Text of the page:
Charges Won't Be Dropped for Protesters Arrested at ‘Straight Pride' Parade

Charges against many of the protesters arrested at a counter-demonstration during a "straight pride" parade in Boston this weekend will not be dropped.

Thirty-six people were arrested Saturday and were scheduled to be arraigned at Boston Municipal Court Tuesday. About 20 of those people appeared before a judge, who denied almost every request prosecutors made to dismiss the charges or ease the defendants' bail situation.

An organization calling itself Super Happy Fun America announced the parade as Boston celebrated LGBTQ Pride Month earlier this summer, saying it believes straight people are an oppressed majority.

Counter-demonstrators accused those organizers of promoting an atmosphere of violence toward the LGBTQ community. They outnumbered the parade crowd on Saturday.

Several arguments and minor fights were reported. Four officers suffered minor injuries, according to police.

One of the protesters charged, Rod Webber, said his cellphone video will prove that police overreacted to the crowds that flooded the streets.

"This is nonsense," he said. "They grabbed me from behind, you can see in the video. They say I was the leader of the group, which I vehemently deny."

Webber, who was arrested, said he was unfairly targeted. He was at the event as a counter-protester and shooting a documentary. 

"I was put in a chokehold and put down until I was under arrest," Webber said. "I really messed up my leg."

Webber was arrested again when he refused to take off his hat for his arraignment.

"I support peaceful protest. I don't condone violence in any form," Rep. Ayanna Pressley said. "We need an independent investigation, and we need body cameras."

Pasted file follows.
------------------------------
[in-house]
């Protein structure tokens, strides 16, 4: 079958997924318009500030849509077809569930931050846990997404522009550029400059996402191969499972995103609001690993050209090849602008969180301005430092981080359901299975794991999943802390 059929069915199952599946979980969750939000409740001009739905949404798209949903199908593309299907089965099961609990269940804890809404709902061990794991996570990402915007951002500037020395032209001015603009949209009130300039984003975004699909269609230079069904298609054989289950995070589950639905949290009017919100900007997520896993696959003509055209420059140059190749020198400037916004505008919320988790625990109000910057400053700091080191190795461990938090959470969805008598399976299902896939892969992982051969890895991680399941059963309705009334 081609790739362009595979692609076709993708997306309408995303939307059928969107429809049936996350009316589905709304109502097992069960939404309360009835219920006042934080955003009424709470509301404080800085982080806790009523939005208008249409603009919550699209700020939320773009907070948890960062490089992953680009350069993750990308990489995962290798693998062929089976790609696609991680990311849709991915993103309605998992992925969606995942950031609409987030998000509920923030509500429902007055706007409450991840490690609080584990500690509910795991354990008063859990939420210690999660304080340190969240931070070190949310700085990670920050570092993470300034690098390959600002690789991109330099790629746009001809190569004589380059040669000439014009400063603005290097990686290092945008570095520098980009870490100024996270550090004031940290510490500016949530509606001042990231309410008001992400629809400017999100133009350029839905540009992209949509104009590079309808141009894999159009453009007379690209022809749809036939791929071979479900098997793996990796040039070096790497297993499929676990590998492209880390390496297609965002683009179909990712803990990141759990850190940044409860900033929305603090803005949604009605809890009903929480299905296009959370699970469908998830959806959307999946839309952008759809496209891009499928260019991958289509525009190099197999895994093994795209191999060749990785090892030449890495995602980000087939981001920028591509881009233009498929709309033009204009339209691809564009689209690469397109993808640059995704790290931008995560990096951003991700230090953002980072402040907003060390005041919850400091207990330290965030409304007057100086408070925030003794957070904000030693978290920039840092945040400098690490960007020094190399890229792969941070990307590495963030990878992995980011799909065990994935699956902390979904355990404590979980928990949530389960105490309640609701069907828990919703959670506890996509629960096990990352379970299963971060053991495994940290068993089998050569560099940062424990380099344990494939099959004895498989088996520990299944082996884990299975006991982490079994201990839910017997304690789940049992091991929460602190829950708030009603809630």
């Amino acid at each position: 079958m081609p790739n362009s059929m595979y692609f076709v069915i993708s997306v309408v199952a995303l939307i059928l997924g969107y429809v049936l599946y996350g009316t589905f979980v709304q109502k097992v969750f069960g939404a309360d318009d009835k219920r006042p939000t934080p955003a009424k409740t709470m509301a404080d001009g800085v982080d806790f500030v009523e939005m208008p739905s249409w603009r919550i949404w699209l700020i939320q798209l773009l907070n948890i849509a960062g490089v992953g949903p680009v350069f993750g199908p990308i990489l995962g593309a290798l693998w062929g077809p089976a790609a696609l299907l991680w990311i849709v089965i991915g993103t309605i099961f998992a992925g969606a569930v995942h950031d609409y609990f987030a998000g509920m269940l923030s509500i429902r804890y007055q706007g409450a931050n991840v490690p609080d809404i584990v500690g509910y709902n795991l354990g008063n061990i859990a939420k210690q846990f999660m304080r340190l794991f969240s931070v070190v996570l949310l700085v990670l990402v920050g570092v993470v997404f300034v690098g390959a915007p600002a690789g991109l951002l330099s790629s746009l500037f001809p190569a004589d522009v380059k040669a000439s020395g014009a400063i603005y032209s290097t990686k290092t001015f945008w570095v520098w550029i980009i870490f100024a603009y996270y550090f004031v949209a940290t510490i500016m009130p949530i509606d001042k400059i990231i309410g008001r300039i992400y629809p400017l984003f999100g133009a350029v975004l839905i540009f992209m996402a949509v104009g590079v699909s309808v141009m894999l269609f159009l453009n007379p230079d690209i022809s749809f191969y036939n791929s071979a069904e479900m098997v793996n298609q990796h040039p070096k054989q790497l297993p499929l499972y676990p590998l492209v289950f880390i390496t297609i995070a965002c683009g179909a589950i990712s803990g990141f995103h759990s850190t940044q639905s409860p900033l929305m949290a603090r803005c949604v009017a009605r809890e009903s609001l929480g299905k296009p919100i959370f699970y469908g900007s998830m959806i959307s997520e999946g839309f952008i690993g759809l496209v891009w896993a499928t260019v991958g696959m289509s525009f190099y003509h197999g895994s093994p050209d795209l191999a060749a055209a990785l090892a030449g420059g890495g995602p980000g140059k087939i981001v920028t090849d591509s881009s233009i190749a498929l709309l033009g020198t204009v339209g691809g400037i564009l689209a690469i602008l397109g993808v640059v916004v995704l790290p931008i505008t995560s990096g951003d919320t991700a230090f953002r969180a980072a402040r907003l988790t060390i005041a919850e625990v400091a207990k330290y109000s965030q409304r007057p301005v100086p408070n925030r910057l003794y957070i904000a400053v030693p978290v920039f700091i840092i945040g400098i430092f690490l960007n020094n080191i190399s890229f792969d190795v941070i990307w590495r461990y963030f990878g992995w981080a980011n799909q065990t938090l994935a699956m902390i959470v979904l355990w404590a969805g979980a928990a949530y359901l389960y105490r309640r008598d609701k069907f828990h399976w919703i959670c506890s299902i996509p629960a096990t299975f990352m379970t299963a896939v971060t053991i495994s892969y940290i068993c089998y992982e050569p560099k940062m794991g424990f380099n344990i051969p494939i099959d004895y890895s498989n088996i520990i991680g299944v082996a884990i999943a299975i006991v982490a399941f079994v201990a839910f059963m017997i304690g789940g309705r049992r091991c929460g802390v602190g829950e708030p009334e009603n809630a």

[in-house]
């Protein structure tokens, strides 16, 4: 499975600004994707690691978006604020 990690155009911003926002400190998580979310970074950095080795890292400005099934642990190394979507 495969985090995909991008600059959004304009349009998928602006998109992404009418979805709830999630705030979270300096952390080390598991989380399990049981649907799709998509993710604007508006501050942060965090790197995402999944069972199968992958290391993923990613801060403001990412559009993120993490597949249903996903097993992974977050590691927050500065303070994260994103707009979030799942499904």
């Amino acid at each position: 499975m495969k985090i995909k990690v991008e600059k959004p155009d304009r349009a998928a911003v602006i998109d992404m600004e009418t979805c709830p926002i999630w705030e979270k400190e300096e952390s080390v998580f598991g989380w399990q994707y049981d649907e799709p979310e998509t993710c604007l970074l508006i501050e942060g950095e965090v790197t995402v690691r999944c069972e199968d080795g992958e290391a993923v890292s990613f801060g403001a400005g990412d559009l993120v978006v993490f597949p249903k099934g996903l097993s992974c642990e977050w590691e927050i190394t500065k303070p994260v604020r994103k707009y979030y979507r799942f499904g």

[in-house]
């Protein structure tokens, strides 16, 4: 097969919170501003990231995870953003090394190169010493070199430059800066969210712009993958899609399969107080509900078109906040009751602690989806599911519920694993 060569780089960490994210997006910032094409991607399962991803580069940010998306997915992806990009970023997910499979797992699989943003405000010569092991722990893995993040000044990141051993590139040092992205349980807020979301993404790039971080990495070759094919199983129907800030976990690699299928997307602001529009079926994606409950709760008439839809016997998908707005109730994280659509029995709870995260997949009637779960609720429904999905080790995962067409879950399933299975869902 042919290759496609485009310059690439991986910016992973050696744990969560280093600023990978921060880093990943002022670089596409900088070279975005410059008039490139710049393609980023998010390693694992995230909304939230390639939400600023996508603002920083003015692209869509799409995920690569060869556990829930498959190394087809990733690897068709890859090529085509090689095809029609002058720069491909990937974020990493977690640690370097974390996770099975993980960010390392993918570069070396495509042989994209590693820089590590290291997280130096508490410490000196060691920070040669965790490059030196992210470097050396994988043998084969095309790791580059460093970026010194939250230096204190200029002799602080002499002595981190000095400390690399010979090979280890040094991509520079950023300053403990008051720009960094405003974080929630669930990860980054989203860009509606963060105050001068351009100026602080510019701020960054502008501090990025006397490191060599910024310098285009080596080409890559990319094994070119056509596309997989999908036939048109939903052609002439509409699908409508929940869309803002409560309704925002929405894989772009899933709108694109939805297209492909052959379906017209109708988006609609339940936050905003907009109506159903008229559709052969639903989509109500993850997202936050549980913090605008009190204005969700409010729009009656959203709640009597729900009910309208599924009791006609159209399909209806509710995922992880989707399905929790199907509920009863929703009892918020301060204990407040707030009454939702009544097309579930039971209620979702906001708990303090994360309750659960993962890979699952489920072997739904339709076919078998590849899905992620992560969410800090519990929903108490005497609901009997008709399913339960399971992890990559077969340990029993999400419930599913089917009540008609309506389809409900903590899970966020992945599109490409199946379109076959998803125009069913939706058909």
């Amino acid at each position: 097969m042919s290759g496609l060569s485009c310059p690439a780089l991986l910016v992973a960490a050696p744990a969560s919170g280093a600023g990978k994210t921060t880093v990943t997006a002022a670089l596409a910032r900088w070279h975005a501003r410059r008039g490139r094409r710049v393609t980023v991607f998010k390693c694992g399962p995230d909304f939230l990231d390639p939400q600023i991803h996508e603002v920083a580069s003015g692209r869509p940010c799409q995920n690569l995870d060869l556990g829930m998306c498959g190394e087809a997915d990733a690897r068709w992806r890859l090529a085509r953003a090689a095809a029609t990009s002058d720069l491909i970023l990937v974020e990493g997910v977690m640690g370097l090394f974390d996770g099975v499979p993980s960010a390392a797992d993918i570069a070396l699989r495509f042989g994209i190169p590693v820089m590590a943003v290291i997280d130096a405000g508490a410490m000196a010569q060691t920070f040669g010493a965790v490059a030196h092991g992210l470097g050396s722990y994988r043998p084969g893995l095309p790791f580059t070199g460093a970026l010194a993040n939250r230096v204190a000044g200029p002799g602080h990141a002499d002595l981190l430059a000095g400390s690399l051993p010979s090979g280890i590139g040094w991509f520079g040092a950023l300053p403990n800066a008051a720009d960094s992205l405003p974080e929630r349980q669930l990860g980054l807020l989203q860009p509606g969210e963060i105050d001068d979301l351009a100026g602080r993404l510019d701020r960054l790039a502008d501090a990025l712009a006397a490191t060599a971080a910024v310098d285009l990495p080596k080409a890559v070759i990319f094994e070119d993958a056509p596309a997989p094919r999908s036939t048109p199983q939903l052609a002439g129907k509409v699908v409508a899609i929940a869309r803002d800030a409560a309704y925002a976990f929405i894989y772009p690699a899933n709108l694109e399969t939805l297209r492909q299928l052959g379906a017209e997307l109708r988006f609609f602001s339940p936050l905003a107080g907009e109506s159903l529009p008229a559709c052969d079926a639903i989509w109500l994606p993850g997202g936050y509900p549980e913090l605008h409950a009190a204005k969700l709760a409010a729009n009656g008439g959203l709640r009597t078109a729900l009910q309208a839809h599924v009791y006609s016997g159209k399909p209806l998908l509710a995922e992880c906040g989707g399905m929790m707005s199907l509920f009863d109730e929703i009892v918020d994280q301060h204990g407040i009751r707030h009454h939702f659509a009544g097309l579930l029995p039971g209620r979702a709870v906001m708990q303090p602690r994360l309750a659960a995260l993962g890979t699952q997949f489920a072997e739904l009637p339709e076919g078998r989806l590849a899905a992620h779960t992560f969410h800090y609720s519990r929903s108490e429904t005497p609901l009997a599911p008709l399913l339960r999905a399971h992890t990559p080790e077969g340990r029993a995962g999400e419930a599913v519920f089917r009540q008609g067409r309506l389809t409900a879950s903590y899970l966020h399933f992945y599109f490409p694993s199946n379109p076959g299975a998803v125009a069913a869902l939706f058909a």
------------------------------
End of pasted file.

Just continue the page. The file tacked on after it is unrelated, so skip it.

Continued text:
Protesters face charges including disorderly conduct and resisting arrest, but some were charged with assault and battery on a police officer.

The office of Suffolk County District Attorney Rachael Rollins sought to drop charges against seven of the protesters facing charges of disorderly conduct and/or resisting arrest. All of those requests were denied.

Rollins' office also filed nolle prosequi motions in three cases where prosecutors said police reports did not present probable cause. Judge Richard Sinnott accepted the motions in two of those cases, but arraigned the other one.

In seven other cases, the DA's office said defendents charged with assault and battery on a police officer, carrying a dangerous weapon and accosting were arraigned.

"By compelling arraignment in every case, the judge punished the exercise of individuals' First Amendment right to protest," Rollins said in a statement. "At my request, prosecutors used the discretion constitutionally allocated to the executive branch to triage cases and use our resources most effectively to protect public safety. Make no mistake: Some people were appropriately arraigned and will be held accountable for actions that put the safety of the public and law enforcement at risk. For those people now tangled in the criminal justice system for exercising their right to free speech — many of whom had no prior criminal record — I will use the legal process to remedy the judge's overstepping of his role."

While it surprised the defendants, it was celebrated by the police union.

"We're very happy with the judges at the moment," said Larry Calderone of the Boston Police Patrolmen's Association.

The Boston Police Department said it would review officers' use of force during the demonstrations. A video posted on social media shows two officers using what appears to be pepper spray.

Days of tension preceded the parade. Many, including Boston Mayor Marty Walsh and Emerson College President Lee Pelton, spoke out against the parade. 

Copyright AP - Associated Press
Contact Us